It’s a paradox. Sometimes setting a strong intention to achieve a goal actually works against you. It seems logical that if you want to accomplish an objective you need to have a certain amount of willfulness, a persistence to pursue the project to completion. But it turns out from research that the key to success may not be willfulness, but willingness to think of the future as an open question. How you talk to yourself about your goals determines whether you are motivated or inspired. And there is a significant difference between the two.
Here’s the experiment psychologist Ibrahim Senay of the University of Illinois at Urbana-Champaign designed to explore willfulness vs. willingness. He focused on self-talk, that voice in your head that converses with you about your hopes, fears, options, beliefs. Senay wondered what self-talk could reveal about how you shape your plans and actions; he wanted to determine how self-talk might be a tool for exerting your will or for being willing.
He had two groups of volunteers work on a series of anagrams (changing the word order to create a new word, for example, “sauce” to “cause”). One group was the “willfulness group,” which thought about the fact that they would be doing anagrams in a few minutes. Their self talk would be “I will do this.” The second group, the “willingness group,” was told to contemplate whether they would work on anagrams. Their self talk would be “Will I do this?”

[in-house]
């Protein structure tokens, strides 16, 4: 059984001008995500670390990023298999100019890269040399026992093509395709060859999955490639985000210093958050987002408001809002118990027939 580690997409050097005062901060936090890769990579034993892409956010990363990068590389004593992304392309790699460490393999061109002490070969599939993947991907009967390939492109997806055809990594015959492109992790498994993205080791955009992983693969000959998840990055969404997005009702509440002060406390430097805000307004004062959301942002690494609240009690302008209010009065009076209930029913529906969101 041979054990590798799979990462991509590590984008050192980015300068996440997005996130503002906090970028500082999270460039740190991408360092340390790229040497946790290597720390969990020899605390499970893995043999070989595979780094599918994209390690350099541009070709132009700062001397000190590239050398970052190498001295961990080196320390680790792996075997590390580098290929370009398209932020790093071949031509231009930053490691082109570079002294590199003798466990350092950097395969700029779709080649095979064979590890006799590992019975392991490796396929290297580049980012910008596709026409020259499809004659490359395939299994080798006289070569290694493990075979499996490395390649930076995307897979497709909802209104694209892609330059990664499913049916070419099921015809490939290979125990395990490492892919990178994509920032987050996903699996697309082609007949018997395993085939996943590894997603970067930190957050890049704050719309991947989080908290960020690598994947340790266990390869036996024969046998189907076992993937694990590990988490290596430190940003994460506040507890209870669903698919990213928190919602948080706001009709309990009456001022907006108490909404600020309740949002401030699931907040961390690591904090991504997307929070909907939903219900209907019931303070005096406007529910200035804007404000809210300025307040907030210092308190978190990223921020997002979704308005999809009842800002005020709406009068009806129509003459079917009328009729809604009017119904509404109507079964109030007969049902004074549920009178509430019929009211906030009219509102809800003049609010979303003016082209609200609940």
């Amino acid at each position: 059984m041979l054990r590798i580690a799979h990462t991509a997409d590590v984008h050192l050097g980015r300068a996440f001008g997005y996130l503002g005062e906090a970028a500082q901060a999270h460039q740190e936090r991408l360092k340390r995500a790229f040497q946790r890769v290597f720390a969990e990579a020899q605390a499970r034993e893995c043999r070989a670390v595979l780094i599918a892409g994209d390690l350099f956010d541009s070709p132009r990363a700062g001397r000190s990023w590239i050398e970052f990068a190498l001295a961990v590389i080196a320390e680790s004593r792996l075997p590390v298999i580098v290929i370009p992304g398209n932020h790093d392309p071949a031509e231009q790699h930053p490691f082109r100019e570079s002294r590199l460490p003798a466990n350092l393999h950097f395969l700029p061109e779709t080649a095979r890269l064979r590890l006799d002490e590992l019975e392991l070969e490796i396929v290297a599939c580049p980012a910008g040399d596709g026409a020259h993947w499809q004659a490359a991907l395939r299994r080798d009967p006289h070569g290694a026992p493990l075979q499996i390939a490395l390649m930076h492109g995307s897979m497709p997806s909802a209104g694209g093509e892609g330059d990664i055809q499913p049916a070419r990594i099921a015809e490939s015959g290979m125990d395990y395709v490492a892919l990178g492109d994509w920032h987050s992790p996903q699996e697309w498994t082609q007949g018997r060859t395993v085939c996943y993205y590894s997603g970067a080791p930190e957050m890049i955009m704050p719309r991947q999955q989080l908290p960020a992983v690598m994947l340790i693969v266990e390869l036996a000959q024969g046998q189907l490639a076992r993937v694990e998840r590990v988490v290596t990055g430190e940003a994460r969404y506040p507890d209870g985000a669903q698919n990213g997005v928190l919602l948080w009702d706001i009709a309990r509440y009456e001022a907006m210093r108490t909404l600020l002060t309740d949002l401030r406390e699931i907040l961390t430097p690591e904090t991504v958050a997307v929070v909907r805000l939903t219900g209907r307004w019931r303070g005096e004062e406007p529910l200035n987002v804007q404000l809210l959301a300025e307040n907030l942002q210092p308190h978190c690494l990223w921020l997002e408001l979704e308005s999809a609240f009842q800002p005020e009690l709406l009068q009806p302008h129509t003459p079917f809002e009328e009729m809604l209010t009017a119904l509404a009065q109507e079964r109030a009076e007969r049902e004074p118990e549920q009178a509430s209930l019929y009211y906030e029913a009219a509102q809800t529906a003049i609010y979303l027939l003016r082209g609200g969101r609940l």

The results were surprising. The second group (“Will I do this?) completed significantly more anagrams than the first group (“I will do this.) Why would this happen? Senay hypothesized that questions by their nature speak to possibility and freedom of choice. Thinking about them might enhance intrinsic inspiration, thereby creating a mind-set that leads to greater success.
He tested this hypothesis in another experiment. Telling volunteers they were needed for a handwriting study, he had one group repeatedly write the words “I will” and another “Will I?” Each group then completed anagrams. As before, the volunteers who were primed with the open-minded questions outperformed those who were primed by determination.
Now, for a real life test. Senay ran another version of the study, but instead of anagrams, he measured the volunteers’ intentions to start and complete a fitness program. Again, the “will I” group prevailed.
What does all this mean for you in terms of achieving your New Year’s resolutions? Consider these typical responses from volunteers in the gym test. Those primed with the “Will I?” question said that they went to the gym “because I wanted to take more responsibility for my own health.” Those primed by “I will” determination stated they worked out “because I would feel guilty and ashamed of myself if I did not.” Herein lies the key. Those who were less successful sought to motivate themselves by avoiding negative feelings of shame and guilt. Those who were more successful found positive inspiration from within.
Why not put this to your own test. With the New Year just around the corner, don’t set resolutions with the determined self talk of “I will.” Instead, state your goal and then continue to ask, “Will I?” This will help you find your internal inspiration rather than depend on the much weaker commitment to change that comes from motivation. Stay open-minded and tap into the empowerment that comes from freedom of choice to increase your probability of success this year.
Scientific American Mind, July 20, 2010